Press Release

The Sentencing Project, National Voting in Prison Coalition Applaud Introduction of the Inclusive Democracy Act

The Inclusive Democracy Act would allow all currently and formerly incarcerated people to vote in federal elections.

Related to: Voting Rights

Washington, D.C. – Today, Congresswoman Ayanna Pressley (MA-07) and Senator Peter Welch (VT) introduced the Inclusive Democracy Act, which would allow all currently and formerly incarcerated people to vote in federal elections.

“The Sentencing Project and the National Voting in Prison Coalition applaud Congresswoman Ayana Pressley and Senator Peter Welch for introducing the Inclusive Democracy Act. The ability to participate in the electoral process is a fundamental right, one that we should not allow our government to take away. This bill is an important step in upholding the principles of our democracy and building a more just and inclusive society,” said Nicole D. Porter, Senior Director of Advocacy with The Sentencing Project. “Not only is expanding voting rights the morally correct thing  to do – it is also effective policy: for people who have been impacted by the criminal legal system, restoring voting rights has been linked to reduced recidivism, as it helps them rehabilitate and reintegrate into civic life.”

Polling from Lake Research Partners found that a majority of voters (56%) would support a law guaranteeing the eligibility to vote for all citizens 18 and older, including citizens completing their sentence, both inside and outside of prison.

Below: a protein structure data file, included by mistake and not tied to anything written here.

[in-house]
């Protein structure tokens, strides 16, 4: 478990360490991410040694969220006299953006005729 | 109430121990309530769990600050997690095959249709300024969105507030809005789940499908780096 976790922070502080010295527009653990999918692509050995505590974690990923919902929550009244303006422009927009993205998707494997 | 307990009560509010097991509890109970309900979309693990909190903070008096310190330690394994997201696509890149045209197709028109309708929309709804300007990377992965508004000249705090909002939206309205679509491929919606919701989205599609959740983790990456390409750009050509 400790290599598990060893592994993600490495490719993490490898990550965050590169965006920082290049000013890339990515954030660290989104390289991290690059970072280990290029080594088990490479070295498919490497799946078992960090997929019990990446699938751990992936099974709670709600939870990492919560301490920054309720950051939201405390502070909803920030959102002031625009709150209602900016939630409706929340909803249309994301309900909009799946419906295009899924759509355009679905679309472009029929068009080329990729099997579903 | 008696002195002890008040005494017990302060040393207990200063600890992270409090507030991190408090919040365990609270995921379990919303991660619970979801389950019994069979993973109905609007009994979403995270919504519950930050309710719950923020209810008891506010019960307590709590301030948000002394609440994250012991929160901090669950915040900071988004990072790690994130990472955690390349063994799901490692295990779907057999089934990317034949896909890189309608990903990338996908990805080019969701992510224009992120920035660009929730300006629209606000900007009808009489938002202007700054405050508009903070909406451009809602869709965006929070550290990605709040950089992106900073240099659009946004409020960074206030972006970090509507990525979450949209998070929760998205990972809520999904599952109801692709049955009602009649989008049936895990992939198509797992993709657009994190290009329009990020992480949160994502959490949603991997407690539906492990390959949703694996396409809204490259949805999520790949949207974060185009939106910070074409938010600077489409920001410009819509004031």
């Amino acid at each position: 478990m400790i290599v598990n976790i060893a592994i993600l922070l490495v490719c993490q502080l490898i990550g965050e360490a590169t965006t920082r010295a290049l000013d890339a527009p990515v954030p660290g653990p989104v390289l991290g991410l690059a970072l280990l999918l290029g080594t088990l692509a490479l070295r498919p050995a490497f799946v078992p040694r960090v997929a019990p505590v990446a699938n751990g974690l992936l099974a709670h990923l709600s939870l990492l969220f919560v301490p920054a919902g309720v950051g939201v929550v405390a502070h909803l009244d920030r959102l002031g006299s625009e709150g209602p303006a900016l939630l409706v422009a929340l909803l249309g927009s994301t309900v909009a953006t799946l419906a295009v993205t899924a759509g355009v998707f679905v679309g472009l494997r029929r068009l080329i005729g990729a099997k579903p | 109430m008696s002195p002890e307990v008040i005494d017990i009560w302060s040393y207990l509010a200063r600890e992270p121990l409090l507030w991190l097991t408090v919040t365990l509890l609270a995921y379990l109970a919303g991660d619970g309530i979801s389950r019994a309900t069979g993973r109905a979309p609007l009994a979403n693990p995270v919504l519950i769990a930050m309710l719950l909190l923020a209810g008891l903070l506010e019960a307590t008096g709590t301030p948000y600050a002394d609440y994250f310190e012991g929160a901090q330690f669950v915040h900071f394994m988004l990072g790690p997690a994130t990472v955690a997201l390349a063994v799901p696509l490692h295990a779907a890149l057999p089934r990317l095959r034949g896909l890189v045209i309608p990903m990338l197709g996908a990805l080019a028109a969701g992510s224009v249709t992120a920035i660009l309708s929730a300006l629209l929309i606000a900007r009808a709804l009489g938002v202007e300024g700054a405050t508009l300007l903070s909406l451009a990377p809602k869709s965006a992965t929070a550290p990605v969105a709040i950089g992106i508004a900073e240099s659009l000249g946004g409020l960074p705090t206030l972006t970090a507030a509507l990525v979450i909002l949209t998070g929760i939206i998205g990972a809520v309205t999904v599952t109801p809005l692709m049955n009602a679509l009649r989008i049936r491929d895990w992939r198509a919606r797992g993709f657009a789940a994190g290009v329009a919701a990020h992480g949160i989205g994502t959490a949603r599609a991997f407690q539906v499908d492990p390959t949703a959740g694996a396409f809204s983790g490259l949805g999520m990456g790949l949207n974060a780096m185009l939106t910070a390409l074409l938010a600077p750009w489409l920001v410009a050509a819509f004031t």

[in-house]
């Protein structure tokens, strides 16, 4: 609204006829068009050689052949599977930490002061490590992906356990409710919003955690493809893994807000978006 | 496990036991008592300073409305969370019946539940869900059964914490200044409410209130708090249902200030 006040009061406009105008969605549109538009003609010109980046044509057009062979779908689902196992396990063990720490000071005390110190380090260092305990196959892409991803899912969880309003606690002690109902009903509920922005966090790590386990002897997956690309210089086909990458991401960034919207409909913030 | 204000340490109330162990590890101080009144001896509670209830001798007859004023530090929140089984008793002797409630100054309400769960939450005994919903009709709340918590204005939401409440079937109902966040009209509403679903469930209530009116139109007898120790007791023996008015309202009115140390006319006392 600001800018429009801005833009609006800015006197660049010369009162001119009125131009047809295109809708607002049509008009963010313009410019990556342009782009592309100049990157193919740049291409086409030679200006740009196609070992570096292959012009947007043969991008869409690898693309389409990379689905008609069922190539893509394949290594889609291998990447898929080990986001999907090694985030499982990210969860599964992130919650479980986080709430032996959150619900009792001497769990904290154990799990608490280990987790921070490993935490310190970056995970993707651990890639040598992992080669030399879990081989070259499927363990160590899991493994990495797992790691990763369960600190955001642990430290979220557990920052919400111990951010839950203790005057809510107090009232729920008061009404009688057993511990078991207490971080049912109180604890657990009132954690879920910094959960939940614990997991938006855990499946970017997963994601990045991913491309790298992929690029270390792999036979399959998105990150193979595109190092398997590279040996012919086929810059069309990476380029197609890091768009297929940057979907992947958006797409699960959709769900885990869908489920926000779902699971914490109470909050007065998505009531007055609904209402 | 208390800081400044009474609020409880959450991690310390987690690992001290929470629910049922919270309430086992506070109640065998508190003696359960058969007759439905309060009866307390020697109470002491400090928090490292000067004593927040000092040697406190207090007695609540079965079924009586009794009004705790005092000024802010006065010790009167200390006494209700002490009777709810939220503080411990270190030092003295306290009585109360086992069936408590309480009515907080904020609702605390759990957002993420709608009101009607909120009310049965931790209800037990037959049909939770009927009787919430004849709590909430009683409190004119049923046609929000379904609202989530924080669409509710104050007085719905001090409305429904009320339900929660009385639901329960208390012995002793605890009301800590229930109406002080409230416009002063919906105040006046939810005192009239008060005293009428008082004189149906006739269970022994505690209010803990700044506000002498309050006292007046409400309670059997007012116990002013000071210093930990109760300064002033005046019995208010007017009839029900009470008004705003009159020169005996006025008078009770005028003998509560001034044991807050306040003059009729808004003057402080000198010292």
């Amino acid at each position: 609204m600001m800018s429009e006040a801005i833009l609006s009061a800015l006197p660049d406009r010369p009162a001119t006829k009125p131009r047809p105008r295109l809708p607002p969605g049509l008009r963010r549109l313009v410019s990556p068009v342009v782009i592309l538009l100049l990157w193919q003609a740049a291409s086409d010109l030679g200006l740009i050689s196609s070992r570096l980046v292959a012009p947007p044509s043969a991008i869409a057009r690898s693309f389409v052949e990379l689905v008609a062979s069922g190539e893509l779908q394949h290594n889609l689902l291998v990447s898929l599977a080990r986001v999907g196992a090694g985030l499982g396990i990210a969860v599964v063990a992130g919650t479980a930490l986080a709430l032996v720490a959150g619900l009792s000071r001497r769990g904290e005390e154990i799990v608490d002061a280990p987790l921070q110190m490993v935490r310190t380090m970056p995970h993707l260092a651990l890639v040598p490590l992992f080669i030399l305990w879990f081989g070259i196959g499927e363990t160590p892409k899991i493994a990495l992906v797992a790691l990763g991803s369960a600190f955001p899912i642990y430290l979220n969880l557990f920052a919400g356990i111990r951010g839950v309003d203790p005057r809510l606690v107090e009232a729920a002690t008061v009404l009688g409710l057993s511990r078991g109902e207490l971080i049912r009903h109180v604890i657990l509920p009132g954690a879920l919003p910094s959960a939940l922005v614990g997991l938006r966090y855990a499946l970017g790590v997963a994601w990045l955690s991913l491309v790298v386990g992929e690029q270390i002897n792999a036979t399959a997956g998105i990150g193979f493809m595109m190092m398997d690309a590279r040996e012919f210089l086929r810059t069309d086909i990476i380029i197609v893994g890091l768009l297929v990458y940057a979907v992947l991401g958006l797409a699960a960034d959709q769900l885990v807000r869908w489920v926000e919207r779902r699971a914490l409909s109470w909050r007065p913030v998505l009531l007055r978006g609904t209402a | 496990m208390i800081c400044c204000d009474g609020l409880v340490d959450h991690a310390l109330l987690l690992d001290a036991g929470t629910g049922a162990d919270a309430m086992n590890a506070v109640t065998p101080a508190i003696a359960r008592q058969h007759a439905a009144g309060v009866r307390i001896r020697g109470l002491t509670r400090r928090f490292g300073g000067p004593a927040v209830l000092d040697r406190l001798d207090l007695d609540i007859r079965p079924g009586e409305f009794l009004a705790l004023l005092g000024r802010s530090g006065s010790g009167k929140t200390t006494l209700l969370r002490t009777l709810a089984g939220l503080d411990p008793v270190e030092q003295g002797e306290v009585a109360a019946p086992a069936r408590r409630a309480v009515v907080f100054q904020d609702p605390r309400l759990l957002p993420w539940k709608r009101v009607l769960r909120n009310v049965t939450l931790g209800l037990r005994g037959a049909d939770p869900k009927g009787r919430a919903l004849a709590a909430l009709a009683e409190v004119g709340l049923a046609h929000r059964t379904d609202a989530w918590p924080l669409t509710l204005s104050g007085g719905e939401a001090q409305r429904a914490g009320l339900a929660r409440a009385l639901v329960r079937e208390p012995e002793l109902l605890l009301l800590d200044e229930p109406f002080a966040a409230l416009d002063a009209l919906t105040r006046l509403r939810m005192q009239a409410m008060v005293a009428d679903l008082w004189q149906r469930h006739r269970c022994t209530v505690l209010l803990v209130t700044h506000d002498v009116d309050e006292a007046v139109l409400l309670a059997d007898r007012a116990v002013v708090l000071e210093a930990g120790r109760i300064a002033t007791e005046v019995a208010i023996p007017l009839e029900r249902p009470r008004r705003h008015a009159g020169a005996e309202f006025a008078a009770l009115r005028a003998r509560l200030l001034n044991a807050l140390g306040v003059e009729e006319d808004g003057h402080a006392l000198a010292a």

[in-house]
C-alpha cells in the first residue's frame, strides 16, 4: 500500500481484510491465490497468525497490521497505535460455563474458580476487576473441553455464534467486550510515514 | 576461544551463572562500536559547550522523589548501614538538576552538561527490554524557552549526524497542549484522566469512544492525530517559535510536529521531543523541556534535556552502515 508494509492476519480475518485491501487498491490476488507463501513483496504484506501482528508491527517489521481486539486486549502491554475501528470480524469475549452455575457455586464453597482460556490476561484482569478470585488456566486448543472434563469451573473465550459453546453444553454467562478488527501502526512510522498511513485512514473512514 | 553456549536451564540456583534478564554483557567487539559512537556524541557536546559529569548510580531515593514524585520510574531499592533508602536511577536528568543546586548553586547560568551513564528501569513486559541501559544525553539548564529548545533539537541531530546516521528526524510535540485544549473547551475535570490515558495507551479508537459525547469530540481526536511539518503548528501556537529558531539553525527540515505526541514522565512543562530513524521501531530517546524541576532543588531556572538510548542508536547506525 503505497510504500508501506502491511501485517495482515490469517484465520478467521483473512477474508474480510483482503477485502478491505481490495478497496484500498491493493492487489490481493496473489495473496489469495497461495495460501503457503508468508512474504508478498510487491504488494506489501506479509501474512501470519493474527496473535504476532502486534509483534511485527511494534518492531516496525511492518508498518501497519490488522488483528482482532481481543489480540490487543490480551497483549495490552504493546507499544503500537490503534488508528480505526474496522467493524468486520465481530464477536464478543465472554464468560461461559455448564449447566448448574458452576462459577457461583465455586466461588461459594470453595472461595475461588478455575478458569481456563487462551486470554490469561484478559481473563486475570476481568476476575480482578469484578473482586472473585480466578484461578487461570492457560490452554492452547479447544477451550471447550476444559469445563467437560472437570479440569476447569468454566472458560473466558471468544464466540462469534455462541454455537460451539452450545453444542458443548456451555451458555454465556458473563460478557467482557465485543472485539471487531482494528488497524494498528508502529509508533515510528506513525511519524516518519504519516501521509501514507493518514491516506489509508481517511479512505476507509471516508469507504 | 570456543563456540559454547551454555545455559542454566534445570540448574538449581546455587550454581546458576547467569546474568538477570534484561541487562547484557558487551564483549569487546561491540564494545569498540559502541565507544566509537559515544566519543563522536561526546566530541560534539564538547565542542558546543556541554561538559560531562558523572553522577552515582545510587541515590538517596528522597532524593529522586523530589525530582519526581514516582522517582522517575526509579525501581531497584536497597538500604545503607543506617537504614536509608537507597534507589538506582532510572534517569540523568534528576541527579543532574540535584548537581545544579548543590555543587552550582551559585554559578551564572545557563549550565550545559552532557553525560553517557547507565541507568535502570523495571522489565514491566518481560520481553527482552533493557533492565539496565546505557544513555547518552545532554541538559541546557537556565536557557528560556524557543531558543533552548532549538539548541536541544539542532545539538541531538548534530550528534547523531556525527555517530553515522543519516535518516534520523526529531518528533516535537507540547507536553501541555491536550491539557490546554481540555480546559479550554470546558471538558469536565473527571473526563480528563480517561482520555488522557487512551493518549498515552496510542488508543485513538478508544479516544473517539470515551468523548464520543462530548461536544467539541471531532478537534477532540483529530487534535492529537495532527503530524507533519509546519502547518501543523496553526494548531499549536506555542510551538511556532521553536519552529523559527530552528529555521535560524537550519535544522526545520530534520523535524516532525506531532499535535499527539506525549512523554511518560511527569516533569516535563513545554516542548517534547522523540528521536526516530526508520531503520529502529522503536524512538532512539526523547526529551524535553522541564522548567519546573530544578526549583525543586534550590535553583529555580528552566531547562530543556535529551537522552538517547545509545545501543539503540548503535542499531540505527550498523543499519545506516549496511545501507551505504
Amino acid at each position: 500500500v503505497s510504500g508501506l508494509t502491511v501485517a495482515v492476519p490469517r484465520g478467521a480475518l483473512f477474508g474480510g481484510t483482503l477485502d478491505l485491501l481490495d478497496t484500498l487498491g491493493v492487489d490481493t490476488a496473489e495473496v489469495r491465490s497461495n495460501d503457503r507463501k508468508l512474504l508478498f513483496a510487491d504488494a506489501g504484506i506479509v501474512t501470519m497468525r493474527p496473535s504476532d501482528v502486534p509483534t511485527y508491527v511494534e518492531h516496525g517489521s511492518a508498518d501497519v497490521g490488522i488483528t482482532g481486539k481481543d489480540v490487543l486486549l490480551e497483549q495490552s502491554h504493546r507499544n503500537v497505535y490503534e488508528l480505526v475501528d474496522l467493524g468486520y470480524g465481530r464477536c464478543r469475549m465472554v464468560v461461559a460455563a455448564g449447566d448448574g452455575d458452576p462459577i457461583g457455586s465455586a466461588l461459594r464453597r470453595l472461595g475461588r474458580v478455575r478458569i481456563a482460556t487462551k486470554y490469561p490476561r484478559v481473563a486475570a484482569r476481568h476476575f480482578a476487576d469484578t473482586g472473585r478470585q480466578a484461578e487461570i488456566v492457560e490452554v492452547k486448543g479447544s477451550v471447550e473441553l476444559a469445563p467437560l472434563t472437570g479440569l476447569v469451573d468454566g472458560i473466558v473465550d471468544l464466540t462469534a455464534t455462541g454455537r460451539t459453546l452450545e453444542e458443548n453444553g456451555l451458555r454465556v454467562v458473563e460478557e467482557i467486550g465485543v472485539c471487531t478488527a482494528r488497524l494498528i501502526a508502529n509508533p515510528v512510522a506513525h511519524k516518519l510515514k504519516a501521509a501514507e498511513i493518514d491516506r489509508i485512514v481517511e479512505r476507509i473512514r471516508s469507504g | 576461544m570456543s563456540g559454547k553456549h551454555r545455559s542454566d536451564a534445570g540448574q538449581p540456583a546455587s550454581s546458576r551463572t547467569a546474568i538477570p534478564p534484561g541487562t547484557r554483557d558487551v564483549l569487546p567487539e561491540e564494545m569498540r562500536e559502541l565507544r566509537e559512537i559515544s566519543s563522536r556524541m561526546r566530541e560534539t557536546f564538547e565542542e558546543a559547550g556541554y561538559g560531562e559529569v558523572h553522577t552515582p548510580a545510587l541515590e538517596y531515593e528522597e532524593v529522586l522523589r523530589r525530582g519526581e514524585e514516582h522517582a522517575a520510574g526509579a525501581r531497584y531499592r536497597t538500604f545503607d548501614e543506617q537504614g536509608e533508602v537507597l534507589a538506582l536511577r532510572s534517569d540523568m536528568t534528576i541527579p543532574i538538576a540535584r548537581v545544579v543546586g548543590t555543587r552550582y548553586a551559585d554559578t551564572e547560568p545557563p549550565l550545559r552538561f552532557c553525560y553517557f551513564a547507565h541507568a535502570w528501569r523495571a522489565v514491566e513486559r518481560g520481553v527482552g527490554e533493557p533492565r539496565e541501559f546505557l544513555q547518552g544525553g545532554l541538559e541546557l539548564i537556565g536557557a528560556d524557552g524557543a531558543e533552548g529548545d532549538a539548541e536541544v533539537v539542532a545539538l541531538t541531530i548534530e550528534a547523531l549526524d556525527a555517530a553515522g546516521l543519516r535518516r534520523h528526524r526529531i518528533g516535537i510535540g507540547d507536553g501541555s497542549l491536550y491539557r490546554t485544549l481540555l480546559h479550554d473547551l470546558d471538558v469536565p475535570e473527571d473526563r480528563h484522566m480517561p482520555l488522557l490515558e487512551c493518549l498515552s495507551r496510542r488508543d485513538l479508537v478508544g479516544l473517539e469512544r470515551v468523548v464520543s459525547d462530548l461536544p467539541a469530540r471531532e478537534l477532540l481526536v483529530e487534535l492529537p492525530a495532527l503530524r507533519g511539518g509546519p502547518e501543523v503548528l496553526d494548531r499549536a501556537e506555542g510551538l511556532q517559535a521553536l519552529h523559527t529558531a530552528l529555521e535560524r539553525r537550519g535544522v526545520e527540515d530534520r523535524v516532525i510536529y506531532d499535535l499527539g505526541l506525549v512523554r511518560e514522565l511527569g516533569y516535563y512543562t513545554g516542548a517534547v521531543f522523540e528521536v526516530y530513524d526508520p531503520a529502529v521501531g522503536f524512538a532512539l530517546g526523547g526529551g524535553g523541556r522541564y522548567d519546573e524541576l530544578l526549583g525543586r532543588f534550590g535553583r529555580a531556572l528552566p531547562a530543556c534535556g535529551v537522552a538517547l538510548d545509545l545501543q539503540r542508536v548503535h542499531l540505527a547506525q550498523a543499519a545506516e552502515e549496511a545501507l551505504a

Many of the laws linking voting rights to an individuals’ history with the criminal justice system have their roots in reconstruction-era policies which were explicitly designed to deny the right to vote to Black and Brown people, including poll taxes, literacy tests, grandfather clauses, and cross burnings. As a result of these outdated policies, over 4.6 million Americans with a felony conviction were disenfranchised as of 2022, disproportionately impacting Black and Latinx Americans.

The National Voting in Prison Coalition, consisting of directly-impacted activists, research organizations, and other experts, has been working together to expand and protect the right to vote for justice-impacted individuals including persons completing their sentence inside of jails and prisons

About The Sentencing Project
The Sentencing Project advocates for effective and humane responses to crime that minimize imprisonment and criminalization of youth and adults by promoting racial, ethnic, economic, and gender justice.

About The National Voting in Prison Coalition
The National Voting in Prison Coalition is a new national coalition formed to advance guaranteed voting rights for justice-involved Americans, including those currently and formerly incarcerated or otherwise impacted by the criminal legal system. Coalition members supporting this statement include:  The Sentencing Project, Common Cause, Stand Up America, JustUS Coordinating Council, WISDOM of Wisconsin, IMAN Atlanta, Institute for Forgiveness, New Jersey Institute for Social Justice, Rural Arizona Action, NETWORK Lobby for Catholic Social Justice, Progress Arizona, Civic Nebraska, and Nolef Turns Inc. Virginia.

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